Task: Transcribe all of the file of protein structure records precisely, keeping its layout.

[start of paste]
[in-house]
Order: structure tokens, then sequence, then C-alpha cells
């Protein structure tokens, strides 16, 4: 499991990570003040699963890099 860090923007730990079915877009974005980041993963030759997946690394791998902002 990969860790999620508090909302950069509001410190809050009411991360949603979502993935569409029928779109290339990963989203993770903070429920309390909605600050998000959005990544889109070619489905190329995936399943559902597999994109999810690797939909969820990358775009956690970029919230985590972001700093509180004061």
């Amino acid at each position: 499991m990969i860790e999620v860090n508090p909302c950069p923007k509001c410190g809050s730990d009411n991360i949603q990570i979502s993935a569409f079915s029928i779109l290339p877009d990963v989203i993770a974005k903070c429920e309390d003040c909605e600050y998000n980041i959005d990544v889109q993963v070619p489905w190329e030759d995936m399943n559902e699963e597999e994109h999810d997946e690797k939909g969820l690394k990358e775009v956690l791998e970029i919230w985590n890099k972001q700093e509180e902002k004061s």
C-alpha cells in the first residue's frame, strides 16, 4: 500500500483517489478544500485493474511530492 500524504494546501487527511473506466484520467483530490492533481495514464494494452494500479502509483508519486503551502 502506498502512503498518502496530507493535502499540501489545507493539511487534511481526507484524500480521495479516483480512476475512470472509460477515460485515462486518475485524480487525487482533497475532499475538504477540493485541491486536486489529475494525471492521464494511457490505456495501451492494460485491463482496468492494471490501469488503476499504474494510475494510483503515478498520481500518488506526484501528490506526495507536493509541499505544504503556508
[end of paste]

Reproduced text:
[in-house]
Order: structure tokens, then sequence, then C-alpha cells
């Protein structure tokens, strides 16, 4: 499991990570003040699963890099 860090923007730990079915877009974005980041993963030759997946690394791998902002 990969860790999620508090909302950069509001410190809050009411991360949603979502993935569409029928779109290339990963989203993770903070429920309390909605600050998000959005990544889109070619489905190329995936399943559902597999994109999810690797939909969820990358775009956690970029919230985590972001700093509180004061």
């Amino acid at each position: 499991m990969i860790e999620v860090n508090p909302c950069p923007k509001c410190g809050s730990d009411n991360i949603q990570i979502s993935a569409f079915s029928i779109l290339p877009d990963v989203i993770a974005k903070c429920e309390d003040c909605e600050y998000n980041i959005d990544v889109q993963v070619p489905w190329e030759d995936m399943n559902e699963e597999e994109h999810d997946e690797k939909g969820l690394k990358e775009v956690l791998e970029i919230w985590n890099k972001q700093e509180e902002k004061s």
C-alpha cells in the first residue's frame, strides 16, 4: 500500500483517489478544500485493474511530492 500524504494546501487527511473506466484520467483530490492533481495514464494494452494500479502509483508519486503551502 502506498502512503498518502496530507493535502499540501489545507493539511487534511481526507484524500480521495479516483480512476475512470472509460477515460485515462486518475485524480487525487482533497475532499475538504477540493485541491486536486489529475494525471492521464494511457490505456495501451492494460485491463482496468492494471490501469488503476499504474494510475494510483503515478498520481500518488506526484501528490506526495507536493509541499505544504503556508